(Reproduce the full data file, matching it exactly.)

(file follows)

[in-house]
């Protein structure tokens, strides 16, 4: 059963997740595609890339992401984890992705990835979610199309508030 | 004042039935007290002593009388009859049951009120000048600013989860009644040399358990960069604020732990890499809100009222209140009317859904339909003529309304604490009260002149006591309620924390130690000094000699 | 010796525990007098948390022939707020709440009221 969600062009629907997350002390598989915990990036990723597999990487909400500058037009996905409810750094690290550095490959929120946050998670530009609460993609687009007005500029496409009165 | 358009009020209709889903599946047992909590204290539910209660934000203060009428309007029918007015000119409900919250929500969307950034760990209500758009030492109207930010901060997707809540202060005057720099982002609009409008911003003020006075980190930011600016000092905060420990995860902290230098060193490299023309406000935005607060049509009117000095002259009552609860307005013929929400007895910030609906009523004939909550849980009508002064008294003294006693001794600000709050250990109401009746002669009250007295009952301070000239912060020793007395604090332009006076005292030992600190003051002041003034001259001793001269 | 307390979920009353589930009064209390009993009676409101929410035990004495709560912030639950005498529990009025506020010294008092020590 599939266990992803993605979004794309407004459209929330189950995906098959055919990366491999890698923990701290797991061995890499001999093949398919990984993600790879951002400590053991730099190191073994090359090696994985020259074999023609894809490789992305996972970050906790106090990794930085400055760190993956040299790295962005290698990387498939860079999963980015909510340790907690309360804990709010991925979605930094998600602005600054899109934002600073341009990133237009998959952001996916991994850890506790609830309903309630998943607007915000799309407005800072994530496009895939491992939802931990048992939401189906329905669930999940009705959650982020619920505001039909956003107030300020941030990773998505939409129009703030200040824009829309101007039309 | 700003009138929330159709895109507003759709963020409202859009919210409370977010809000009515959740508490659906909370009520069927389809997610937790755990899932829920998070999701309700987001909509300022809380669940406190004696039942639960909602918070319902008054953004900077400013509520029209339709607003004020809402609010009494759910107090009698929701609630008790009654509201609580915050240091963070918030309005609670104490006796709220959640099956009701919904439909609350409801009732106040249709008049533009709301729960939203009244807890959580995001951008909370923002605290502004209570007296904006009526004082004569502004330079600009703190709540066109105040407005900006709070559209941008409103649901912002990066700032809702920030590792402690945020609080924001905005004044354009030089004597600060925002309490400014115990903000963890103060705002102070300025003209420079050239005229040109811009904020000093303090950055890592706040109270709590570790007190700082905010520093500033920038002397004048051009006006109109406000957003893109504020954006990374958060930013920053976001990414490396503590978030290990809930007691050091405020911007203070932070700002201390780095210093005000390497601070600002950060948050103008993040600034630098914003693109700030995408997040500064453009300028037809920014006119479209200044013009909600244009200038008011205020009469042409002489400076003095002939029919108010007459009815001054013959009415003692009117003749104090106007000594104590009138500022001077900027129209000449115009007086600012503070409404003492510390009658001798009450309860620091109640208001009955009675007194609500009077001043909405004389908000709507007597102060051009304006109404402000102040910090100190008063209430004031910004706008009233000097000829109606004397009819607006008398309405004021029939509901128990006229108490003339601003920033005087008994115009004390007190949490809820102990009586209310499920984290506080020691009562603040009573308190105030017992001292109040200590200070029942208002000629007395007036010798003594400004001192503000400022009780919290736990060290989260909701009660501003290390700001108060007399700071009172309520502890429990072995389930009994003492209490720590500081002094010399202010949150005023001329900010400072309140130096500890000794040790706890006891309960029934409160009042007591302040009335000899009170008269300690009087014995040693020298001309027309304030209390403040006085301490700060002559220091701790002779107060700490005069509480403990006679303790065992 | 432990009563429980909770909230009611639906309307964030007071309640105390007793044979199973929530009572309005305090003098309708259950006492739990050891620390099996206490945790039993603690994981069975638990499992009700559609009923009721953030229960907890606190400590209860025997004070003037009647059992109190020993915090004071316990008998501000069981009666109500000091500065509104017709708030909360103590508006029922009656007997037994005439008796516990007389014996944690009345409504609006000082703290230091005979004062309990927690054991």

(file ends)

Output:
[in-house]
């Protein structure tokens, strides 16, 4: 059963997740595609890339992401984890992705990835979610199309508030 | 004042039935007290002593009388009859049951009120000048600013989860009644040399358990960069604020732990890499809100009222209140009317859904339909003529309304604490009260002149006591309620924390130690000094000699 | 010796525990007098948390022939707020709440009221 969600062009629907997350002390598989915990990036990723597999990487909400500058037009996905409810750094690290550095490959929120946050998670530009609460993609687009007005500029496409009165 | 358009009020209709889903599946047992909590204290539910209660934000203060009428309007029918007015000119409900919250929500969307950034760990209500758009030492109207930010901060997707809540202060005057720099982002609009409008911003003020006075980190930011600016000092905060420990995860902290230098060193490299023309406000935005607060049509009117000095002259009552609860307005013929929400007895910030609906009523004939909550849980009508002064008294003294006693001794600000709050250990109401009746002669009250007295009952301070000239912060020793007395604090332009006076005292030992600190003051002041003034001259001793001269 | 307390979920009353589930009064209390009993009676409101929410035990004495709560912030639950005498529990009025506020010294008092020590 599939266990992803993605979004794309407004459209929330189950995906098959055919990366491999890698923990701290797991061995890499001999093949398919990984993600790879951002400590053991730099190191073994090359090696994985020259074999023609894809490789992305996972970050906790106090990794930085400055760190993956040299790295962005290698990387498939860079999963980015909510340790907690309360804990709010991925979605930094998600602005600054899109934002600073341009990133237009998959952001996916991994850890506790609830309903309630998943607007915000799309407005800072994530496009895939491992939802931990048992939401189906329905669930999940009705959650982020619920505001039909956003107030300020941030990773998505939409129009703030200040824009829309101007039309 | 700003009138929330159709895109507003759709963020409202859009919210409370977010809000009515959740508490659906909370009520069927389809997610937790755990899932829920998070999701309700987001909509300022809380669940406190004696039942639960909602918070319902008054953004900077400013509520029209339709607003004020809402609010009494759910107090009698929701609630008790009654509201609580915050240091963070918030309005609670104490006796709220959640099956009701919904439909609350409801009732106040249709008049533009709301729960939203009244807890959580995001951008909370923002605290502004209570007296904006009526004082004569502004330079600009703190709540066109105040407005900006709070559209941008409103649901912002990066700032809702920030590792402690945020609080924001905005004044354009030089004597600060925002309490400014115990903000963890103060705002102070300025003209420079050239005229040109811009904020000093303090950055890592706040109270709590570790007190700082905010520093500033920038002397004048051009006006109109406000957003893109504020954006990374958060930013920053976001990414490396503590978030290990809930007691050091405020911007203070932070700002201390780095210093005000390497601070600002950060948050103008993040600034630098914003693109700030995408997040500064453009300028037809920014006119479209200044013009909600244009200038008011205020009469042409002489400076003095002939029919108010007459009815001054013959009415003692009117003749104090106007000594104590009138500022001077900027129209000449115009007086600012503070409404003492510390009658001798009450309860620091109640208001009955009675007194609500009077001043909405004389908000709507007597102060051009304006109404402000102040910090100190008063209430004031910004706008009233000097000829109606004397009819607006008398309405004021029939509901128990006229108490003339601003920033005087008994115009004390007190949490809820102990009586209310499920984290506080020691009562603040009573308190105030017992001292109040200590200070029942208002000629007395007036010798003594400004001192503000400022009780919290736990060290989260909701009660501003290390700001108060007399700071009172309520502890429990072995389930009994003492209490720590500081002094010399202010949150005023001329900010400072309140130096500890000794040790706890006891309960029934409160009042007591302040009335000899009170008269300690009087014995040693020298001309027309304030209390403040006085301490700060002559220091701790002779107060700490005069509480403990006679303790065992 | 432990009563429980909770909230009611639906309307964030007071309640105390007793044979199973929530009572309005305090003098309708259950006492739990050891620390099996206490945790039993603690994981069975638990499992009700559609009923009721953030229960907890606190400590209860025997004070003037009647059992109190020993915090004071316990008998501000069981009666109500000091500065509104017709708030909360103590508006029922009656007997037994005439008796516990007389014996944690009345409504609006000082703290230091005979004062309990927690054991």